An Australian woman has been jailed in the United Arab Emirates (UAE), apparently pending deportation, after posting a picture of a badly-parked car on Facebook. The crime: “Writing bad words” on social media.

The dispute began in February, when Magi took a photo of a car without disability stickers parked across disabled parking spaces in her apartment block, and posted the image on Facebook. Although she reportedly obscured the number plate, someone in her building is said to have complained about the post.

The case came up in a Abu Dhabi court in June, according to the ABC, and Magi was found guilty of “writing bad words on social media about a person.” Told she would be deported, Magi tried to voluntarily self-deport and went back to court to pay the fine, which is roughly A$3,600.

Instead, she was imprisoned Sunday. It is not clear how long she will be held for. A spokesperson for the Australian Department of Foreign Affairs and Trade (DFAT) described the charge as a “cyber crimes offence” to Mashable Australia.

“I’m putting my life in the hands of chaos,” Magi told the news outlet. “No one is talking to me. No one is telling me what is going on. I’ve been driving around for literally about four hours.”

The DFAT spokesperson said that consular assistance had been provided to Magi since May 25. “On 12 July, the Ms Magi presented herself to a court in Abu Dhabi to pay a court-ordered fine and was taken into custody pending deportation to Australia. This is normal practice in Abu Dhabi.” The spokesperson added that Australians travelling overseas are subject to the laws of the country they are in. “The Australian Government’s travel advice for the UAE warns that local laws that appear harsh by Australian standards nevertheless apply to Australian travellers or residents.”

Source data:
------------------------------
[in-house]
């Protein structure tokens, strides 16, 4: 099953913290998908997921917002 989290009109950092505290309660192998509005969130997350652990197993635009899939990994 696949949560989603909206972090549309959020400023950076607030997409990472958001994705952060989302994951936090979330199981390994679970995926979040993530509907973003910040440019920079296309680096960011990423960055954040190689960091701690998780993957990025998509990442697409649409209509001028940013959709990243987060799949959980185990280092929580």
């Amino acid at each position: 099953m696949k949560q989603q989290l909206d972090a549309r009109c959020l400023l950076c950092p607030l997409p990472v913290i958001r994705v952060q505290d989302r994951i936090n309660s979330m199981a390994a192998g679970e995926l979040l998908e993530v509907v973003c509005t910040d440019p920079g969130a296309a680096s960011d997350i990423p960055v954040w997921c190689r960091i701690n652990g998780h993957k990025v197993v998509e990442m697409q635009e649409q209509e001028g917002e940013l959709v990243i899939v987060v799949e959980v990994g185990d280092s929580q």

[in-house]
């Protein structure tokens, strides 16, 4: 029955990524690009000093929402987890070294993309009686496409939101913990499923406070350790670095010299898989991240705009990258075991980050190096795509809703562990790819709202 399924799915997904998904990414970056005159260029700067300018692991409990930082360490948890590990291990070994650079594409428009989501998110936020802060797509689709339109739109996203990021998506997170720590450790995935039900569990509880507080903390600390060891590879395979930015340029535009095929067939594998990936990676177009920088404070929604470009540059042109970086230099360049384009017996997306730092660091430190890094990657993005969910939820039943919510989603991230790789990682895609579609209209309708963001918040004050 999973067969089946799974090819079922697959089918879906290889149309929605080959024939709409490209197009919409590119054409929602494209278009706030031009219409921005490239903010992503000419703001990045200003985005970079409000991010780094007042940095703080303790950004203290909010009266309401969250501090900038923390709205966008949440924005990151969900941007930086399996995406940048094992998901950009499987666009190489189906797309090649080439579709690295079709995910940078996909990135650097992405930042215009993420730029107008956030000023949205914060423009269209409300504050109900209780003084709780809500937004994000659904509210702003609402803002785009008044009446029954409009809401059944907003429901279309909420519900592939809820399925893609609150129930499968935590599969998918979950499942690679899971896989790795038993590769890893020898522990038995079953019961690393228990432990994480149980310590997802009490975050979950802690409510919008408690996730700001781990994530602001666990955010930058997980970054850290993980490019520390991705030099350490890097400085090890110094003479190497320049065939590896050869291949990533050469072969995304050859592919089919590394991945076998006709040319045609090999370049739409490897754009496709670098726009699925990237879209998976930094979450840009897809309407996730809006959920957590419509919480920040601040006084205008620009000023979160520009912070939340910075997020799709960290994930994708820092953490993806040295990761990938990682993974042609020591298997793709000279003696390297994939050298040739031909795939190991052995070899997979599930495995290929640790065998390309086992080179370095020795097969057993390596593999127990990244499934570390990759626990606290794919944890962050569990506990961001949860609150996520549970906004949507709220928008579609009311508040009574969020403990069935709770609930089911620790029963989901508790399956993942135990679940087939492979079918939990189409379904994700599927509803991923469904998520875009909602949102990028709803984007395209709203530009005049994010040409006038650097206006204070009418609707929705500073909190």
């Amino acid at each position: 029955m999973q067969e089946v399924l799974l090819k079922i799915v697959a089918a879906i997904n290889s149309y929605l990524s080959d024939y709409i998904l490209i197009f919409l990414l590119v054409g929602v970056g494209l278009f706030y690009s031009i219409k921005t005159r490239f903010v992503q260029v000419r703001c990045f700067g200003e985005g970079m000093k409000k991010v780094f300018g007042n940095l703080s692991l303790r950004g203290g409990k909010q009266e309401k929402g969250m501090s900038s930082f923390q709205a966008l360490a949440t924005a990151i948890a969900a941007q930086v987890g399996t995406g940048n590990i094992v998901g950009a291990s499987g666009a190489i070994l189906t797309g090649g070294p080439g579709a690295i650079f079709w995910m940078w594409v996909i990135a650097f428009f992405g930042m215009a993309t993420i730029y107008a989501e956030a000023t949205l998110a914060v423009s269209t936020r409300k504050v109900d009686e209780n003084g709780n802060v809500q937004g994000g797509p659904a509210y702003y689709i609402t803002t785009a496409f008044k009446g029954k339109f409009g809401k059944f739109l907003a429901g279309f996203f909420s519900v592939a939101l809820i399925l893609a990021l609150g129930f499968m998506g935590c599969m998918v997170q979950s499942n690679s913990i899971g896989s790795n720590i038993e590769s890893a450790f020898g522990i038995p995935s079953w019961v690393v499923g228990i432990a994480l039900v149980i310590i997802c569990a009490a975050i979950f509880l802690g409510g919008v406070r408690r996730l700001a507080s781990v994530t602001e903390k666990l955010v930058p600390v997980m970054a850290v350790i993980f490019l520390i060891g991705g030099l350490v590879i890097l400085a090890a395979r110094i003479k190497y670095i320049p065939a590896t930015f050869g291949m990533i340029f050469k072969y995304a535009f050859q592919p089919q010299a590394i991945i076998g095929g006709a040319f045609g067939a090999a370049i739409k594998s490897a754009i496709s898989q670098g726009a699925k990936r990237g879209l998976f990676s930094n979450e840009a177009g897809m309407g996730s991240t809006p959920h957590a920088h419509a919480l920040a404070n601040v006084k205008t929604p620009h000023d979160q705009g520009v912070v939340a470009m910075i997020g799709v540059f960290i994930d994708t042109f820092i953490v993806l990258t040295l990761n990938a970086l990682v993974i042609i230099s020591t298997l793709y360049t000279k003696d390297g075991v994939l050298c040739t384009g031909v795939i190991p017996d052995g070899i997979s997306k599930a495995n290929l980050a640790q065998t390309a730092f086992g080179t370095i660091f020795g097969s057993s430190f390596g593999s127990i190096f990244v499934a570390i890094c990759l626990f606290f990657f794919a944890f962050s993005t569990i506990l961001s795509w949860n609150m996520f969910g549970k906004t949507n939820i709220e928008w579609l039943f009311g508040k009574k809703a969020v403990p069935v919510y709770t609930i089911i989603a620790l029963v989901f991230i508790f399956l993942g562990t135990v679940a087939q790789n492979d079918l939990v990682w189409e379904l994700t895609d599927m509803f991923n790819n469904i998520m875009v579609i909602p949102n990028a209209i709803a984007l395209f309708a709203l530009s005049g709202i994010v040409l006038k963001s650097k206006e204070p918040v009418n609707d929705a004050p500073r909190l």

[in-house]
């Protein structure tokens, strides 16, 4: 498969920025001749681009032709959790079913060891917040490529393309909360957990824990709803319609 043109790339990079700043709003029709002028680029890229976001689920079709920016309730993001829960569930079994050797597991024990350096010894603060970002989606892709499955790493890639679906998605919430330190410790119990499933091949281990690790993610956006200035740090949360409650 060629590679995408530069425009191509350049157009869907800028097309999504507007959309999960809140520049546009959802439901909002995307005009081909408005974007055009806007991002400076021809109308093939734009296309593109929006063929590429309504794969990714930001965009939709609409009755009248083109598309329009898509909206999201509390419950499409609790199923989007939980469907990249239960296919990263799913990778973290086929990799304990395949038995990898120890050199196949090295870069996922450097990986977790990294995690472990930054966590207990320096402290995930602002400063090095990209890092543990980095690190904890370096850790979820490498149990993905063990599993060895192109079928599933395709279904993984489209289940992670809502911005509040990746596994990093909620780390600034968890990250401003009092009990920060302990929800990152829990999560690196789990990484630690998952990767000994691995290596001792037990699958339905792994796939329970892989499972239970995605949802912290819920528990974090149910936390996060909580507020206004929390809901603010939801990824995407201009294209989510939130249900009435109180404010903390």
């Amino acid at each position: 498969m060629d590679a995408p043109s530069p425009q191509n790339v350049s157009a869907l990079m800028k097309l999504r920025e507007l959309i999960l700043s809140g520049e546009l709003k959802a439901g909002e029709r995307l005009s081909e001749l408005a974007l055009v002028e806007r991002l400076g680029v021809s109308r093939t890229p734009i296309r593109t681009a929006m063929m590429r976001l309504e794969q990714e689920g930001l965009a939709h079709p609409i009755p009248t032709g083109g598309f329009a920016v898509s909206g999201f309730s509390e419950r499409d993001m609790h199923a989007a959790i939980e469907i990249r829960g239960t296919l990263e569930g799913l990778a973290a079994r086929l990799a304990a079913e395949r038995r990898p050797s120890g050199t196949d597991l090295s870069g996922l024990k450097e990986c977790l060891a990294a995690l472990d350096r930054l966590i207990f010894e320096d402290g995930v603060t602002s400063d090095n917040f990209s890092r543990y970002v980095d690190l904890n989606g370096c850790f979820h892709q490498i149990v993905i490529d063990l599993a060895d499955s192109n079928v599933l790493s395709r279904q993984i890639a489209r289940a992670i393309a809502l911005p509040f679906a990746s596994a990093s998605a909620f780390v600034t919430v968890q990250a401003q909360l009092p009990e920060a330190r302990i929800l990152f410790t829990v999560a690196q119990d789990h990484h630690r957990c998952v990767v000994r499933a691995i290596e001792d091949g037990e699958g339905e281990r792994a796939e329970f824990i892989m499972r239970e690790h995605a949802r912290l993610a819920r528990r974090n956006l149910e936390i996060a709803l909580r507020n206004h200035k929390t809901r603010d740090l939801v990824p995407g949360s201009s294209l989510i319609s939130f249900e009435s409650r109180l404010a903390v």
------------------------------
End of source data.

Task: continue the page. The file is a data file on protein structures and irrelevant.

In Abu Dhabi, Magi teaches Emirati women graphic design, according to her blog. She describes herself as “an Australian who loves a creative challenge, appreciates the stimulation travel brings and believes in the importance of questions.”

On her Facebook page, friends commented and expressed sympathy for her situation. One called her “brave,” while another wrote: “Be strong Jodi you’re not alone, we are all thinking of you.”

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